Dawn Watch in China

Dawn Watch in China

Dawn Watch in China

Dawn Watch in China

Excerpt

MR. SUN at my elbow murmured: 'Those very black objects you of course see. Quite near the shore. Pu pu pu! . . . to the left. I regret that they are mines.'

I stared out over the boat's rail, and I too regretted deeply that they were mines.

'Last week three ships were erupted,' said Mr. Sun pleasantly.

We were silent for a while, watching our prow glide toward the mine fields. The wide glassy mouth of the Kao River lay quite beautiful beneath the sun in mocking peace. I could not have guessed what lay in the land beyond that estuary. The bare brown mountains and quiet water gave no hint of the terror and beauty that was ahead. Behind us loomed a fleet of high-sterned fishing junks, heading into the wind beyond the inland passage. To our right a village clung to the cinnamon mountain cliff and its bandit tower sat upon the hilltop. A few miles up this estuary lay the little gray-walled city of Wenchow, port of the China Coast. Until the dynasty of Ming she had been called the 'Deer City' because there had once come to her gates a white deer bearing a flower in its mouth. Here was to be my first entrance into Free China.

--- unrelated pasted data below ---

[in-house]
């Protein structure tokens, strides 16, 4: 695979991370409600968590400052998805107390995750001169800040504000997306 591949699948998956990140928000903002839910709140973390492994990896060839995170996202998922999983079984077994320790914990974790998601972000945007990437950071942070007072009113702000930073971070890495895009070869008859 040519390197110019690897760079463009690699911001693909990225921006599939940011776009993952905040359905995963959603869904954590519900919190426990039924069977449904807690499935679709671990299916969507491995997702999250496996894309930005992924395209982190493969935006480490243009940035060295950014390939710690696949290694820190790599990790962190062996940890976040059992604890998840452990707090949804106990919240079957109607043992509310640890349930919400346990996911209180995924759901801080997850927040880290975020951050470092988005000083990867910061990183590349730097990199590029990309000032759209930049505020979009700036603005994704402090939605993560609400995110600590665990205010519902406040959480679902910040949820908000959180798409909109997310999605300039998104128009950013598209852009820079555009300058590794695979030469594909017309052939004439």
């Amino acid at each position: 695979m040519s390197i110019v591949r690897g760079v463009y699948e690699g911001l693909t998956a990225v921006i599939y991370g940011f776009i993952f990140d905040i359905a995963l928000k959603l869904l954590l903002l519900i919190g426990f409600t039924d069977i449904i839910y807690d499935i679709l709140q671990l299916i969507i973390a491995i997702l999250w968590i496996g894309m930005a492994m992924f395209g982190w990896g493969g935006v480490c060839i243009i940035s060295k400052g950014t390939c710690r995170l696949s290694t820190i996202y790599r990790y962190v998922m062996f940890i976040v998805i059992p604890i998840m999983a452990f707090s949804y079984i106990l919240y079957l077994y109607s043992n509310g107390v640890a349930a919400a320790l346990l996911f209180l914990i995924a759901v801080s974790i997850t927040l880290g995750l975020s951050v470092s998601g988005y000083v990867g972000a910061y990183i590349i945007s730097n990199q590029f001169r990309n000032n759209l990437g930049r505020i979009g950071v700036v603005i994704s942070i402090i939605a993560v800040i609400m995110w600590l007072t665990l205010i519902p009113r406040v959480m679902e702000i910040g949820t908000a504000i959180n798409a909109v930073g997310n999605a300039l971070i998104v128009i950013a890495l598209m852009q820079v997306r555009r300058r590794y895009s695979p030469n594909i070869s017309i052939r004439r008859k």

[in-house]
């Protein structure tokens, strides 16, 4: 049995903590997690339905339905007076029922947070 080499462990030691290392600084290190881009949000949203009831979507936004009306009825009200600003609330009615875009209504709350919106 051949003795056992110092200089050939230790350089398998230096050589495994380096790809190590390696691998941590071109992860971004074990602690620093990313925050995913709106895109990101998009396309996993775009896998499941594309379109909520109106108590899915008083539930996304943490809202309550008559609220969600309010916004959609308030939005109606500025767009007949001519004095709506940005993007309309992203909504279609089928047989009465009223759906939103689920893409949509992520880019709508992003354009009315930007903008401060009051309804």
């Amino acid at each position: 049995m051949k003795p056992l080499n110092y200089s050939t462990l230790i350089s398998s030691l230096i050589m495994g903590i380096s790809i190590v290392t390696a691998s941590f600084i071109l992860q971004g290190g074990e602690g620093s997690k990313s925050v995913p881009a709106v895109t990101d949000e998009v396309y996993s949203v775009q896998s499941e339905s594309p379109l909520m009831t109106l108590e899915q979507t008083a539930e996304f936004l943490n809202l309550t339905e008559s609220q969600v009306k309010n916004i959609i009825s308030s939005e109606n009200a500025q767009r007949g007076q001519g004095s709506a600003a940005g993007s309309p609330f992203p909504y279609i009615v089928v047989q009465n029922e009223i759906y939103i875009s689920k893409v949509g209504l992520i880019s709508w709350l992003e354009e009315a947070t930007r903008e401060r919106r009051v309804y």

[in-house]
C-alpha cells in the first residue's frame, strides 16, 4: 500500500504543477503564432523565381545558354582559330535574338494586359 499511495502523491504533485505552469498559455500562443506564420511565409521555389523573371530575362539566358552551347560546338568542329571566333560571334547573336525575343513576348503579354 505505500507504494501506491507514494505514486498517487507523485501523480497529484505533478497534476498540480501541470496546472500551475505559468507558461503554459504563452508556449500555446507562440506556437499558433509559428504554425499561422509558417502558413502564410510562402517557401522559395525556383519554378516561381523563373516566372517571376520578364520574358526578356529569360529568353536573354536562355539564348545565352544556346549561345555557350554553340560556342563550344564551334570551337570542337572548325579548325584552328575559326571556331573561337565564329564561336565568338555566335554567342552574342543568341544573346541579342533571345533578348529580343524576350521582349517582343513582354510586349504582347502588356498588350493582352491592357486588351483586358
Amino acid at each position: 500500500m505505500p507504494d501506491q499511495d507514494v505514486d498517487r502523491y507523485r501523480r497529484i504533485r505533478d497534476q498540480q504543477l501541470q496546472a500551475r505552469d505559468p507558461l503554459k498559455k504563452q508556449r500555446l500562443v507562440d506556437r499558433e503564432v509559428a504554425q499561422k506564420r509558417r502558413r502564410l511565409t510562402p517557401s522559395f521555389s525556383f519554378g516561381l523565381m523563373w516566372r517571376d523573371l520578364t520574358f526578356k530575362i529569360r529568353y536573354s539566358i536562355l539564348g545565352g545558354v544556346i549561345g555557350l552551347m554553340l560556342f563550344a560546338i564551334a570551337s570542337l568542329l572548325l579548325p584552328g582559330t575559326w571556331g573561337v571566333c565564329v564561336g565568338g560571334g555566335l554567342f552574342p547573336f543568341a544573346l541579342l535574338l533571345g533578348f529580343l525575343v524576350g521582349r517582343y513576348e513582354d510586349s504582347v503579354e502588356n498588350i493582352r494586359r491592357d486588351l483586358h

A three-year longing had led up to this moment; three years of private struggle with Chinese history and background. I had . . .

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